And we all have traumas—they don’t have to be huge. It could be your best friend not catching you during a trust fall and then laughing at you when you cried about it, or that time you lost a spelling bee on an easy word the one time your dad took off work to see you compete. Remember? This stuff hurts. Just like the Rumi saying, “The wound is the place where the Light enters you,” our wounds can also let that kid-voice and kid-heart out.

  1. These kids have phones. If yours don’t, you might be writing a period piece.

If you’re writing about kids in our world, and they don’t have internet or cell phones, you’re writing historical fiction. Ouch! I know—my elder millennial soul is doing a death roll. This fact makes writing mysteries soooo much harder because many problems can be solved with a simple internet search. You’re gonna have to get creative.

And talk to real kids! They don’t say “cell” or “cell phone.” It’s just “phone”—I was corrected by a teen beta reader. And last I heard, they hate emails (and phone calls, obviously). Phones are just for texts, videos, and social media. But who knows? It could be something else tomorrow.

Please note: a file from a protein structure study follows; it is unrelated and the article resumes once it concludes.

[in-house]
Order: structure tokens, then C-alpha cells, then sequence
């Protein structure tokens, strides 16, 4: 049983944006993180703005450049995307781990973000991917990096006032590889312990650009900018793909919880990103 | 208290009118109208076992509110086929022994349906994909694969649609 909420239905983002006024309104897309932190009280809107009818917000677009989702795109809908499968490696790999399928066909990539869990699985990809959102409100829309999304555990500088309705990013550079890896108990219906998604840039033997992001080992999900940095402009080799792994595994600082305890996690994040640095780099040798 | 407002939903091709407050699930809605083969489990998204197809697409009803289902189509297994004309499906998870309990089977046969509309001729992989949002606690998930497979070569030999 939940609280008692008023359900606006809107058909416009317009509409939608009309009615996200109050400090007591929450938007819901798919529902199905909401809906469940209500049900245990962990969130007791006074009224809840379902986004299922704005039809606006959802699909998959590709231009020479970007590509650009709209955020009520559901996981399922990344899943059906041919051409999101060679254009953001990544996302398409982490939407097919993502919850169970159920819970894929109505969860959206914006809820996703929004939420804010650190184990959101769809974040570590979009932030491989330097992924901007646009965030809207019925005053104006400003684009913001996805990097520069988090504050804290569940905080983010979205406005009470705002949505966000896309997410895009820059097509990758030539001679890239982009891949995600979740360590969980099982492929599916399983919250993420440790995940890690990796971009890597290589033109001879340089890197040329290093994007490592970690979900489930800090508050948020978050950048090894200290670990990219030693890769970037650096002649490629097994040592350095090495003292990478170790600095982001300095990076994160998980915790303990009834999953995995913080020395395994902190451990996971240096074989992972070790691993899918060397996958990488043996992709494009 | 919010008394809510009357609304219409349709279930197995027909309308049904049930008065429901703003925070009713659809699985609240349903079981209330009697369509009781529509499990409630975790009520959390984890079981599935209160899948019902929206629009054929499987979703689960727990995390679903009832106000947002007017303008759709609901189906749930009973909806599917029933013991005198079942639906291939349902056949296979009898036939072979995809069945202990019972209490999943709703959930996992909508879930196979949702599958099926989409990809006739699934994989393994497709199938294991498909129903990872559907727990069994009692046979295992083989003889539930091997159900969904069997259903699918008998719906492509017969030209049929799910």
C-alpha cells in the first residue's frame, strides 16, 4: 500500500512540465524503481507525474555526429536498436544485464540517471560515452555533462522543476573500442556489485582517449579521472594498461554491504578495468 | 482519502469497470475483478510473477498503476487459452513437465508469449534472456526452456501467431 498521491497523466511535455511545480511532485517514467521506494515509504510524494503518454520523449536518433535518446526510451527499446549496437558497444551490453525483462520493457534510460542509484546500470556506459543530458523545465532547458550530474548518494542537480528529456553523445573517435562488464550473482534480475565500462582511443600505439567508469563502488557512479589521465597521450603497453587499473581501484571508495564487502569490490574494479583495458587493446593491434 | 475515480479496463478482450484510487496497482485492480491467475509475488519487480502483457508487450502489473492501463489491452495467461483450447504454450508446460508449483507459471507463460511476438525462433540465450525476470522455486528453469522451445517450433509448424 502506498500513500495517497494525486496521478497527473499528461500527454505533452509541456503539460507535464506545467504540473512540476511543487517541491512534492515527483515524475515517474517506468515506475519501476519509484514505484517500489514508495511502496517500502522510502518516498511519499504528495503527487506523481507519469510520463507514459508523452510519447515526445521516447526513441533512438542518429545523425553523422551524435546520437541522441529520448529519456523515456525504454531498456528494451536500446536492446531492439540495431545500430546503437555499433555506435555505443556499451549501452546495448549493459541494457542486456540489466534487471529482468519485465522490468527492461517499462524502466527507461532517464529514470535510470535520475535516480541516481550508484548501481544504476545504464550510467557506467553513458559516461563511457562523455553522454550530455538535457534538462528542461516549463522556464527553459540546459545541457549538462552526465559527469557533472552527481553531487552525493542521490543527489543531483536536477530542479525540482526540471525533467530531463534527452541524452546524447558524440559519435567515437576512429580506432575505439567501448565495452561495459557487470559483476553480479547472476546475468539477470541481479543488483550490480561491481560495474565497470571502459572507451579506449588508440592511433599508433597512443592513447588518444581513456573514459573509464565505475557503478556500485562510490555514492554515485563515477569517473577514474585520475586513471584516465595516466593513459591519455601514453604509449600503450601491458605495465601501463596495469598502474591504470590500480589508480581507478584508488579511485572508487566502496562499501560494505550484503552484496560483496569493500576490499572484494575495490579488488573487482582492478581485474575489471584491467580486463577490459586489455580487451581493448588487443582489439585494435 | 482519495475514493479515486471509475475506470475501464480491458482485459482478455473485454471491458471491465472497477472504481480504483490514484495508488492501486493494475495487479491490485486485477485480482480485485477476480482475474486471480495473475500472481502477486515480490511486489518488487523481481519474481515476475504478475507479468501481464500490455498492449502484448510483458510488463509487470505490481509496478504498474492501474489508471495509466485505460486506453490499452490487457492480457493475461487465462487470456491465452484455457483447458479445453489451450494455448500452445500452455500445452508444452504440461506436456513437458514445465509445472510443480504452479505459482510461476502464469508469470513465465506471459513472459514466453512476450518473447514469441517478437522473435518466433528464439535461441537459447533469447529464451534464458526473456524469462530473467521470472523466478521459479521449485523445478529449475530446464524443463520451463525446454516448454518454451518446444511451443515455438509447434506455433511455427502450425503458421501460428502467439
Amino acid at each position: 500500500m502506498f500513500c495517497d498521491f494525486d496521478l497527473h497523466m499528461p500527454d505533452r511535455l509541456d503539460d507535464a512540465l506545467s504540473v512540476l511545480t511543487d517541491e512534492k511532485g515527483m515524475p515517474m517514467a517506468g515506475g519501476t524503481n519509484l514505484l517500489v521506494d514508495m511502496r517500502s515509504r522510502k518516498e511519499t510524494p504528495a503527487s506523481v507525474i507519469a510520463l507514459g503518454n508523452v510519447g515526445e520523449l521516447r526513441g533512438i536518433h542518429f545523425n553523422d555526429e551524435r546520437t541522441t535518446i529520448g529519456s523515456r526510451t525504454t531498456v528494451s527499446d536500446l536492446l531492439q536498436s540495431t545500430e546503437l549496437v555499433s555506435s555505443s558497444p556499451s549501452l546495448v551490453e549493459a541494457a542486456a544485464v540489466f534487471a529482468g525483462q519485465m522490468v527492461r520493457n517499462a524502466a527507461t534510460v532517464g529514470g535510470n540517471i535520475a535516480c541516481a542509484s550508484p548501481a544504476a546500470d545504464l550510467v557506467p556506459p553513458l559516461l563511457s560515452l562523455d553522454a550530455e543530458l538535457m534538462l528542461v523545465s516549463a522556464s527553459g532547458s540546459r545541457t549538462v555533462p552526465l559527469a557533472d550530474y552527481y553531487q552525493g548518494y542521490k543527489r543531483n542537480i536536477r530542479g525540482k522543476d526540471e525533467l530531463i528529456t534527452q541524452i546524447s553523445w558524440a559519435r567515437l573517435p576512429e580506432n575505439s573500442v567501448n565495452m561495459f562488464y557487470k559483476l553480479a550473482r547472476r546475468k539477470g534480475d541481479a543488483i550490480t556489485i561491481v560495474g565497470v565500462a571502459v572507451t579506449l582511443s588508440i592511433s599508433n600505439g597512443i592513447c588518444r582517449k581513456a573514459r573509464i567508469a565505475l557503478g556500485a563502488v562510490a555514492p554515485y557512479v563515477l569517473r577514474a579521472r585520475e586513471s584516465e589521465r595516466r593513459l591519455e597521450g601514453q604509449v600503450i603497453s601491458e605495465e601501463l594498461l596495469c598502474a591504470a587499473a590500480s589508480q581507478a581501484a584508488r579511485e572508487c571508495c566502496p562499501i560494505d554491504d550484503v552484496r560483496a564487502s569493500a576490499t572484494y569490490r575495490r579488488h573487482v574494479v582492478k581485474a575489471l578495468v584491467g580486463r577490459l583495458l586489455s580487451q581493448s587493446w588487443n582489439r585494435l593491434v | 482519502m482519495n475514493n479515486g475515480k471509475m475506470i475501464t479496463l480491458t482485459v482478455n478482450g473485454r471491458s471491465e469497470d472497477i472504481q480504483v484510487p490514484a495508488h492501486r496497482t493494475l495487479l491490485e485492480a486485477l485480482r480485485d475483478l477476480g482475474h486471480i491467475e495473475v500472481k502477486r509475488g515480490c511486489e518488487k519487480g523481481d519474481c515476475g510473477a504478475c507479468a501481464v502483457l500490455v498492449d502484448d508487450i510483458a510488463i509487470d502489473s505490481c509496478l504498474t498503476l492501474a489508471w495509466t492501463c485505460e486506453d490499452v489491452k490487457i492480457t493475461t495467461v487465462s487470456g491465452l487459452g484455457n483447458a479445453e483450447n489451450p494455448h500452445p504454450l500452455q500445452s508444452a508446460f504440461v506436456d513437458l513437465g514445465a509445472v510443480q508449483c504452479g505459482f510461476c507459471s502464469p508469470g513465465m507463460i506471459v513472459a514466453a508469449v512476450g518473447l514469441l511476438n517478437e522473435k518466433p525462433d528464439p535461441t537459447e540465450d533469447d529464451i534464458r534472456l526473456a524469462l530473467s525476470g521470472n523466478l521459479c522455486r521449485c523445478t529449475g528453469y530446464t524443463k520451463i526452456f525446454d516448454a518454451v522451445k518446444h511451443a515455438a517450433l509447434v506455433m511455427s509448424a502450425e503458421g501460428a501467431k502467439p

There are workarounds of course. You could drop your characters on a mountain range with no reception, or they have to turn in their phones before they compete in an elite maze with only their wits and combat skills, or they’re home schooled in a community that believes the internet is evil.

If you’re writing a book that takes place in our world, there is a line in the time-sand, and your story is happening on one side or the other. You can’t pretend technology doesn’t exist.

Middle-grade books are often the bedrock of our literary lineage. What book did you read as a kid that still affects how you think about the world today? Share with us on Facebook


stephanie willingStephanie Willing is a middle-grade author and audiobook narrator who hasn’t been able to find good Tex-Mex food since she left her home state. She has an MFA in Writing for Young People from Lesley University. Originally from Texas, Stephanie now lives in New Jersey, and she never misses an opportunity to visit the dinosaurs at New York City’s Museum of Natural History. Stephanie’s novel West of the Sea publishes August 15, 2023. Pre-order your copy today! 
Check in with Stephanie at:
Twitter: @SWillingWrites
IG: @stephanie_willing_says
Tiktok: @SWillingSays